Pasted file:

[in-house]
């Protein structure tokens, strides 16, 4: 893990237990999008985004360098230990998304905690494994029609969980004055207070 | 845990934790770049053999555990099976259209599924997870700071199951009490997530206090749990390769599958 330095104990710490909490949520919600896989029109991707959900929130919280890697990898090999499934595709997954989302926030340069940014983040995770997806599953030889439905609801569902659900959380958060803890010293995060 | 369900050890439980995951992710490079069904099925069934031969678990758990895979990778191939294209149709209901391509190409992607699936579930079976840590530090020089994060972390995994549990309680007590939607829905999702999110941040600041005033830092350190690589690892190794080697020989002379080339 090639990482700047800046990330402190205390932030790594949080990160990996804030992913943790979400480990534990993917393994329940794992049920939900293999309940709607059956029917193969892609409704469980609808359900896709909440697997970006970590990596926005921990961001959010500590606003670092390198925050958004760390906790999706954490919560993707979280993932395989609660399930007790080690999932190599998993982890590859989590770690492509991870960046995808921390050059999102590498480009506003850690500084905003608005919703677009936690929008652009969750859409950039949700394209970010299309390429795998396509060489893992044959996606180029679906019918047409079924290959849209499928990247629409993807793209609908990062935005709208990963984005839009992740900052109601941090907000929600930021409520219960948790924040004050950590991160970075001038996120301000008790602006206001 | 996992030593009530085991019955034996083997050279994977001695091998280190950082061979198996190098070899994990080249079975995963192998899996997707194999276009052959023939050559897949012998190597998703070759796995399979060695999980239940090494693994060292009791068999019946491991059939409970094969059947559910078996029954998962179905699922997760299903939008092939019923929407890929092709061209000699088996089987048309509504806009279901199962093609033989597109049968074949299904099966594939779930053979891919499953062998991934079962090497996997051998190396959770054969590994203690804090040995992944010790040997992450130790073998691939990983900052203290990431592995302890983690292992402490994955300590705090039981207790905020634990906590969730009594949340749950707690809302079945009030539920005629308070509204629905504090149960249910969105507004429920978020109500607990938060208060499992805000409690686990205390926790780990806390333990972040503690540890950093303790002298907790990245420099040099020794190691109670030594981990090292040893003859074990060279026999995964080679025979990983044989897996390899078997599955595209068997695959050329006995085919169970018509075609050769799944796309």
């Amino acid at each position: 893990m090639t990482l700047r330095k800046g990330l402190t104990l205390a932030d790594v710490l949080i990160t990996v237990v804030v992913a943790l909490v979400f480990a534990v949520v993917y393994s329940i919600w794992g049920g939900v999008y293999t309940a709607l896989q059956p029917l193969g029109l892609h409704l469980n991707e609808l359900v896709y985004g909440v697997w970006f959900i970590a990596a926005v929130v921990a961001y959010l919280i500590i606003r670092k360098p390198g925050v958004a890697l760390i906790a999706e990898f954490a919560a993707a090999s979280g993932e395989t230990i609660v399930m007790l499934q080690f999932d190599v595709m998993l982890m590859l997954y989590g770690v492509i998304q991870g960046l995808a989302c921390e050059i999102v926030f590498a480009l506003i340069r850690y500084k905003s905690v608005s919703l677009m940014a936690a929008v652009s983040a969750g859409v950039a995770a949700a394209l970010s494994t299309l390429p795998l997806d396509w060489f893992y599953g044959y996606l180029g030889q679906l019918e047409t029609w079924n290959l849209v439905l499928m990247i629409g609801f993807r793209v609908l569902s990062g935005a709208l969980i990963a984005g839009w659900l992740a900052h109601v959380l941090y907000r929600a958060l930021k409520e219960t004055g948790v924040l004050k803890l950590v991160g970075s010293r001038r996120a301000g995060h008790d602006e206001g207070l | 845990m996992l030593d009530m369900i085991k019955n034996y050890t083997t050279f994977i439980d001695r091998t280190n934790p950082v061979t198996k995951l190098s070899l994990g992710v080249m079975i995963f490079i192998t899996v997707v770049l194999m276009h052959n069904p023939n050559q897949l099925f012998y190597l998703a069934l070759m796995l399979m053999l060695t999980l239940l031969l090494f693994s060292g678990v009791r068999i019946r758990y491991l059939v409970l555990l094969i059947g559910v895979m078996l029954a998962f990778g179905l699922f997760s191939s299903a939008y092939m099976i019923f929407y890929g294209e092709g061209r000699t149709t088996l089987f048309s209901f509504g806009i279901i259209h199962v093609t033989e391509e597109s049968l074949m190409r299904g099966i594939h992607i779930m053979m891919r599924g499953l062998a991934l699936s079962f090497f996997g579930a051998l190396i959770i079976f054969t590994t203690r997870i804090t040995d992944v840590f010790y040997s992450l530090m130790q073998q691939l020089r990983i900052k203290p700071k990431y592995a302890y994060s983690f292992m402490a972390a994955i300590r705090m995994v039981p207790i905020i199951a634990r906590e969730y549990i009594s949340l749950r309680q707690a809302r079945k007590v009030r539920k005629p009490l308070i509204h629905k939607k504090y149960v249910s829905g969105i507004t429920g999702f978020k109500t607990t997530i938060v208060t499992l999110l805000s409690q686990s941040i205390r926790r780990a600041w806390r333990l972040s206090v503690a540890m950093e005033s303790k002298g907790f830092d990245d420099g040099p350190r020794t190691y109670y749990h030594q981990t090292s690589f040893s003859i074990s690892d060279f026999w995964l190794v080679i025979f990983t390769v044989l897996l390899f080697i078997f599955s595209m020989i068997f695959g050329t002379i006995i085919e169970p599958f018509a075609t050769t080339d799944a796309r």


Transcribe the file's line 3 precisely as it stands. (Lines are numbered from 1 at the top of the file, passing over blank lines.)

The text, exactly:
């Amino acid at each position: 893990m090639t990482l700047r330095k800046g990330l402190t104990l205390a932030d790594v710490l949080i990160t990996v237990v804030v992913a943790l909490v979400f480990a534990v949520v993917y393994s329940i919600w794992g049920g939900v999008y293999t309940a709607l896989q059956p029917l193969g029109l892609h409704l469980n991707e609808l359900v896709y985004g909440v697997w970006f959900i970590a990596a926005v929130v921990a961001y959010l919280i500590i606003r670092k360098p390198g925050v958004a890697l760390i906790a999706e990898f954490a919560a993707a090999s979280g993932e395989t230990i609660v399930m007790l499934q080690f999932d190599v595709m998993l982890m590859l997954y989590g770690v492509i998304q991870g960046l995808a989302c921390e050059i999102v926030f590498a480009l506003i340069r850690y500084k905003s905690v608005s919703l677009m940014a936690a929008v652009s983040a969750g859409v950039a995770a949700a394209l970010s494994t299309l390429p795998l997806d396509w060489f893992y599953g044959y996606l180029g030889q679906l019918e047409t029609w079924n290959l849209v439905l499928m990247i629409g609801f993807r793209v609908l569902s990062g935005a709208l969980i990963a984005g839009w659900l992740a900052h109601v959380l941090y907000r929600a958060l930021k409520e219960t004055g948790v924040l004050k803890l950590v991160g970075s010293r001038r996120a301000g995060h008790d602006e206001g207070l | 845990m996992l030593d009530m369900i085991k019955n034996y050890t083997t050279f994977i439980d001695r091998t280190n934790p950082v061979t198996k995951l190098s070899l994990g992710v080249m079975i995963f490079i192998t899996v997707v770049l194999m276009h052959n069904p023939n050559q897949l099925f012998y190597l998703a069934l070759m796995l399979m053999l060695t999980l239940l031969l090494f693994s060292g678990v009791r068999i019946r758990y491991l059939v409970l555990l094969i059947g559910v895979m078996l029954a998962f990778g179905l699922f997760s191939s299903a939008y092939m099976i019923f929407y890929g294209e092709g061209r000699t149709t088996l089987f048309s209901f509504g806009i279901i259209h199962v093609t033989e391509e597109s049968l074949m190409r299904g099966i594939h992607i779930m053979m891919r599924g499953l062998a991934l699936s079962f090497f996997g579930a051998l190396i959770i079976f054969t590994t203690r997870i804090t040995d992944v840590f010790y040997s992450l530090m130790q073998q691939l020089r990983i900052k203290p700071k990431y592995a302890y994060s983690f292992m402490a972390a994955i300590r705090m995994v039981p207790i905020i199951a634990r906590e969730y549990i009594s949340l749950r309680q707690a809302r079945k007590v009030r539920k005629p009490l308070i509204h629905k939607k504090y149960v249910s829905g969105i507004t429920g999702f978020k109500t607990t997530i938060v208060t499992l999110l805000s409690q686990s941040i205390r926790r780990a600041w806390r333990l972040s206090v503690a540890m950093e005033s303790k002298g907790f830092d990245d420099g040099p350190r020794t190691y109670y749990h030594q981990t090292s690589f040893s003859i074990s690892d060279f026999w995964l190794v080679i025979f990983t390769v044989l897996l390899f080697i078997f599955s595209m020989i068997f695959g050329t002379i006995i085919e169970p599958f018509a075609t050769t080339d799944a796309r």